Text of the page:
Fitness riddle - I’ve just gained 2.1KG of lean muscle mass in 10 weeks and kept my body fat in single digits whilst doing it. What I’ve used to do this isn’t a massive secret. It’s not a magic supplement everyone in the fitness industry is in on. It’s not a steroid or pro-hormone and it certainly won’t show up on a drugs test. In fact I didn’t even have to purchase it. What have I used? Read on to find out…
So week 10 of 10 is here, which can only mean phase 1, 2, 3 and 4 are all complete! This week it’s been nice to take a step away from heavy lifting, but I can guarantee by the end of the week I’m going to be itching to get back in the gym training hard again. In this post I plan to just basically bring my lean bulk to an end and give a final progress check. Before I begin I just want to say a massive thanks to you if you have been reading my progress and following my workouts etc. It means a lot to me and I hope you’ve taken something useful away from reading my posts.

So let’s have a look at my goals I set out 10 weeks ago:

1.       Add 2.5kg’s of lean muscle mass over the 10 week period. Without letting my body fat get into double figures.
Achieved? No, not quite. But I did gain 2.1KG which is very close and a figure which I am still very pleased with. My body fat % is also still in single figures which is great news. Sometimes its good to aim high. You may not make it, but at least I can look at it and accept I’m better off than I was 10 weeks ago. The only way is up!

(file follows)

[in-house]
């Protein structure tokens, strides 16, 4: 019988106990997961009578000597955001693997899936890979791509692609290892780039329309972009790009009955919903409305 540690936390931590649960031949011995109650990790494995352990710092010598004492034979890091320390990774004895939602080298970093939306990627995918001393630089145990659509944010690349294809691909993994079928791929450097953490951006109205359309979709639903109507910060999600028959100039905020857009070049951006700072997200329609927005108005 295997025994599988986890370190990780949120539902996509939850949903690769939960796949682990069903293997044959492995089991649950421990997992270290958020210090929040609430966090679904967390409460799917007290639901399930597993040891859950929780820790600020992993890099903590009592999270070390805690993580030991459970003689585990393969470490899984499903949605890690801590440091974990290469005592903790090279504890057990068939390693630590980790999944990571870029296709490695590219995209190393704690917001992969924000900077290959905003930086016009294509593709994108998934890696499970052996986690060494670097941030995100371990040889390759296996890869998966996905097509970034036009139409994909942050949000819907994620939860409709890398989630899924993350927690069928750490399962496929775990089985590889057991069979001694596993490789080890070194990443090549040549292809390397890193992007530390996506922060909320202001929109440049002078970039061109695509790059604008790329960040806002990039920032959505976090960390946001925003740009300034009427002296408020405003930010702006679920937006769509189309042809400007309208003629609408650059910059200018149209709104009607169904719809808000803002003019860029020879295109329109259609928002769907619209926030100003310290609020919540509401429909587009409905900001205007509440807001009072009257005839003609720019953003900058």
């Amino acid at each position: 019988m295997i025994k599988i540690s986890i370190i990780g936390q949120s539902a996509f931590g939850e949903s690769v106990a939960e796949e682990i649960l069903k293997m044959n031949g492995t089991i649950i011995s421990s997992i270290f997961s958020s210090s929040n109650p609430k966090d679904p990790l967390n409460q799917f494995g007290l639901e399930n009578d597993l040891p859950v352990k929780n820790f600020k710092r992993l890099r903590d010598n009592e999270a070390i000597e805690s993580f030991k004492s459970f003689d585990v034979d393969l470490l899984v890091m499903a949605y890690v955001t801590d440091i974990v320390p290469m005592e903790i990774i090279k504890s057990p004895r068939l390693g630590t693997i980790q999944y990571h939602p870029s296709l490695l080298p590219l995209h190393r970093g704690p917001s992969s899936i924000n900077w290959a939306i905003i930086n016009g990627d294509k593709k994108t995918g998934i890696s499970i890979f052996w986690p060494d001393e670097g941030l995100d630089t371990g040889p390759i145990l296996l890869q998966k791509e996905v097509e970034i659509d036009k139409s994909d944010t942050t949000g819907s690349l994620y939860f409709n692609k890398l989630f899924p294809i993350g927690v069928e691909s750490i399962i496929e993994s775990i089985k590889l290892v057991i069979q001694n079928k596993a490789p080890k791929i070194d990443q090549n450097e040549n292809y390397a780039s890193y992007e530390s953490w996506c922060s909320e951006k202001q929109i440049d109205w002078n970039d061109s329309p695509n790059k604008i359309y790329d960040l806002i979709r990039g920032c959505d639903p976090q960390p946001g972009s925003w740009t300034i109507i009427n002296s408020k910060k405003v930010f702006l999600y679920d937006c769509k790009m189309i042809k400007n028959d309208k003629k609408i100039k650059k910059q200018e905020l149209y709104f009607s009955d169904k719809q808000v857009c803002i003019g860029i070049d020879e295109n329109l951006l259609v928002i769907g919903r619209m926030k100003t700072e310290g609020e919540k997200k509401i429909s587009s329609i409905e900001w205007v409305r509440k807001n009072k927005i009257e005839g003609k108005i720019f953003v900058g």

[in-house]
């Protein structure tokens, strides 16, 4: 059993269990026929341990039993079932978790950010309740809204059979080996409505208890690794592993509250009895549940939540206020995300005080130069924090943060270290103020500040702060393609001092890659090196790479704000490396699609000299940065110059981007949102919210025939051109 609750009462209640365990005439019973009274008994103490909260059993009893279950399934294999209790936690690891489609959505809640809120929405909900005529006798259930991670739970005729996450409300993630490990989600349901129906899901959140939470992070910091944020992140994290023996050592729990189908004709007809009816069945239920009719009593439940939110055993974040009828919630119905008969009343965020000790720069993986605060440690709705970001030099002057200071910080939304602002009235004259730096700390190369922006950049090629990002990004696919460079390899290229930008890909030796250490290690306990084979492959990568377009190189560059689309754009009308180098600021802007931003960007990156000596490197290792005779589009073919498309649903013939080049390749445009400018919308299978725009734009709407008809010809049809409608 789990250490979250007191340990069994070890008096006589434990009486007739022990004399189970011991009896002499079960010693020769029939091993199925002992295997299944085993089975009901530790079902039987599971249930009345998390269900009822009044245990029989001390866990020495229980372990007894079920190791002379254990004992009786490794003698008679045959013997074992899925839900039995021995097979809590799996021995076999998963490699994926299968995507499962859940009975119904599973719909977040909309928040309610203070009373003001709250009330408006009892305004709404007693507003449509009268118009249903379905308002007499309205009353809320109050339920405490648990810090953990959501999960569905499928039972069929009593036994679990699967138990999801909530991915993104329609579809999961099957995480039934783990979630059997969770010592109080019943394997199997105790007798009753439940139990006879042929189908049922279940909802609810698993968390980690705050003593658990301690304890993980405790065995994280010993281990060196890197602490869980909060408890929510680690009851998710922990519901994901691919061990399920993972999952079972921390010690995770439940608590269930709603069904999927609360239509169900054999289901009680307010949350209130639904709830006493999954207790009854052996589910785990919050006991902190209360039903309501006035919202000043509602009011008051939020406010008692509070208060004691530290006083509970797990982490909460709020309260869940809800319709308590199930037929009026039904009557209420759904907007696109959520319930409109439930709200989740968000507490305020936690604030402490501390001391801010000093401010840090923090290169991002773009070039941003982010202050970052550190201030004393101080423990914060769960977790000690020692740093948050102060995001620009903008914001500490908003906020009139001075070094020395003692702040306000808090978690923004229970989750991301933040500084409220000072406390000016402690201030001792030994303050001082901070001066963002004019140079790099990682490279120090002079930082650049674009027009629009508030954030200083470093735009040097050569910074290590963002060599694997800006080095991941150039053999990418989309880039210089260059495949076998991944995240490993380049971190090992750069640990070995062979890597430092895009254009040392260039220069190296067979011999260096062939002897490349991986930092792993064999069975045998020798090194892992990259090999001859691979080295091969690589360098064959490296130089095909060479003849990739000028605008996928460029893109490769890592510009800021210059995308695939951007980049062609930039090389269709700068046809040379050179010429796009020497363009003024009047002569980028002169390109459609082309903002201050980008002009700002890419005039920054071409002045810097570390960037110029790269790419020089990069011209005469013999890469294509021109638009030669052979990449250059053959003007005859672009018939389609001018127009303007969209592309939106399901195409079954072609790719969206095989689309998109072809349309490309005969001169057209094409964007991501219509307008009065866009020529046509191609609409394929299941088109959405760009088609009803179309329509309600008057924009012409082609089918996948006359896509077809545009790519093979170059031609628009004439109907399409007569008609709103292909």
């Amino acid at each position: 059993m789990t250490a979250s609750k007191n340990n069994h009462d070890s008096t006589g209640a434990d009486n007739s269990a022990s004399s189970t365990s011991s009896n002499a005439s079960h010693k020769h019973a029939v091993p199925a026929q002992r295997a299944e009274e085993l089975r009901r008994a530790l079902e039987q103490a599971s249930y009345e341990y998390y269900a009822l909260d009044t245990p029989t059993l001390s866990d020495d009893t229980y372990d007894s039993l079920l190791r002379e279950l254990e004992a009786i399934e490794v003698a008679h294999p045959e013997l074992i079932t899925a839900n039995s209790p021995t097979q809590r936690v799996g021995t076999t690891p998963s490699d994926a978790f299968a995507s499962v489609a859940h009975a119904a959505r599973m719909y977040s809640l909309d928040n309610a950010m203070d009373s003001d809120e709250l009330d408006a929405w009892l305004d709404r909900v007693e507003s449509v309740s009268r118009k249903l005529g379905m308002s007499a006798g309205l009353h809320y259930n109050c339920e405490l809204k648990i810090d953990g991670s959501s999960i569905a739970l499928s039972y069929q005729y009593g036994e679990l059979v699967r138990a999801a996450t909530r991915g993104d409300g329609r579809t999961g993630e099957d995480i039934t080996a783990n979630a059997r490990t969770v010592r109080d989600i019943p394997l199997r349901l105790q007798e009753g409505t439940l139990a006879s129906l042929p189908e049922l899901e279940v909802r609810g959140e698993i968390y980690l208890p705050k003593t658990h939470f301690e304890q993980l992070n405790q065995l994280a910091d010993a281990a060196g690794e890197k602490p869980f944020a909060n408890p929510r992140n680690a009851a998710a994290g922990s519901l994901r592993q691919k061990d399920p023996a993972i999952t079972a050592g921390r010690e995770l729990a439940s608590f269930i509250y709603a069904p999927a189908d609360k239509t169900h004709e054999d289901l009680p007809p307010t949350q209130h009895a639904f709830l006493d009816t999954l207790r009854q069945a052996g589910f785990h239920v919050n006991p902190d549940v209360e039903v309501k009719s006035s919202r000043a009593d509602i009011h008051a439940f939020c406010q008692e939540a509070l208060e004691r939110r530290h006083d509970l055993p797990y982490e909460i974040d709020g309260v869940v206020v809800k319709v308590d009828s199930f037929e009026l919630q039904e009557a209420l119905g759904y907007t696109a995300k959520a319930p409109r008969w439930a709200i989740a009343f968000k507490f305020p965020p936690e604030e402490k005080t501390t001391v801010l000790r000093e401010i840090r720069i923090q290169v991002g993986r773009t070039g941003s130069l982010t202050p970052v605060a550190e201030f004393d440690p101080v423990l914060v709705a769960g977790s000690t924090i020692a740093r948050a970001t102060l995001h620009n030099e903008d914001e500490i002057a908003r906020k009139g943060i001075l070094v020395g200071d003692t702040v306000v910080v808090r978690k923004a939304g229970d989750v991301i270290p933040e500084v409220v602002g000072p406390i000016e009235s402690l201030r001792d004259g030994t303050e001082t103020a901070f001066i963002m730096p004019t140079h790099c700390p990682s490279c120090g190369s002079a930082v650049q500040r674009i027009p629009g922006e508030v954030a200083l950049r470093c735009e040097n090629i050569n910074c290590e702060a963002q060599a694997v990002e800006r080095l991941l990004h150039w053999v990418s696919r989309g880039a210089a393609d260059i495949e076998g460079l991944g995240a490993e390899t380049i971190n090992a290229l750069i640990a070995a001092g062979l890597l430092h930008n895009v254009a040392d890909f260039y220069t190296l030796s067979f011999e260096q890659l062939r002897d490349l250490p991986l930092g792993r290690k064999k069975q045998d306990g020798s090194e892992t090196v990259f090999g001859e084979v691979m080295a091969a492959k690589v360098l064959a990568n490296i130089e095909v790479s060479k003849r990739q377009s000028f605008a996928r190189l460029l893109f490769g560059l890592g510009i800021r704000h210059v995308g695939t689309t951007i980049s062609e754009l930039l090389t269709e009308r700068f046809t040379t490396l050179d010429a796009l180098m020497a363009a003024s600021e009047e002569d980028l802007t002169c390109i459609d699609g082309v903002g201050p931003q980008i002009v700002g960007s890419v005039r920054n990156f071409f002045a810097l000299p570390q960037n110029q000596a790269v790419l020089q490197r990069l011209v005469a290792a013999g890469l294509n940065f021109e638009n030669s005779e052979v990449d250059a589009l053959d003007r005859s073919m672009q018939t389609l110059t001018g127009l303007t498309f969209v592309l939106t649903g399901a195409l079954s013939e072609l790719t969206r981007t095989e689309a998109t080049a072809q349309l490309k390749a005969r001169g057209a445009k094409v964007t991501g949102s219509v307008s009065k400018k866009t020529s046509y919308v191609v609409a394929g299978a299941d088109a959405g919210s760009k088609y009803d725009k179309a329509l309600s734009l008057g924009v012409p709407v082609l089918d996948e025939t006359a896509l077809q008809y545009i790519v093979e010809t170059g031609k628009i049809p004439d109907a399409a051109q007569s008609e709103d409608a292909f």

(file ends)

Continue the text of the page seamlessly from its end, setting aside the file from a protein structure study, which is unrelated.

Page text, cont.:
2.       Power clean 80kg’s for 3 consecutive reps
Achieved? Yes. However the 3rd rep was sloppy, which means I can now work to improve this and finish with 3 solid reps.
3.       Complete 2 consecutive sets of 12 reps of ‘Fat Gripz’ pull-ups
Achieved? Yes. I progressed the reps on this exercise each week working up to two sets of 12. It wasn’t easy, but I got there in the end. My forearm size and strength benefited greatly from this exercise.

So overall I completed 2/3 of my goals I set out. Which is better than 0/3 right? Despite missing a few workouts (hey, it was Christmas, New Year and my birthday!) I’ve really enjoyed the last 10 weeks I will definitely be trying something similar again in the future. I tried various exercises that I’ve never used before which challenged my mind and body in new ways. As far as noticeable changes go I’ve noticed improvements in the thickness of my thighs and my upper chest and I’ve got stronger.
 I think the last 10 weeks really did prove that if you practise what I, and so many other fitness professionals preach you will see the results you deserve. If I could do this programme again? I certainly think I could lift more weight for more reps! Or maybe that’s just my ‘constant desire to improve’ attitude showing!

Where to now?

Well first things first I’m going to indulge in one of my favourite chocolate treats – dark chocolate snickers! I think I’ve earned it. As far as training goes, I recently received Arnold Schwarzenegger’s “encyclopaedia of modern bodybuilding” as a gift and there’s some great back to basics weight training plans in there which I’m going to follow. I’ll be back as usual on my blog posting various articles or topics summed up in 500 words. And remember any questions please don’t hesitate to contact me by email, Facebook and twitter etc.

oh, and the answer to my fitness riddle?....HARD WORK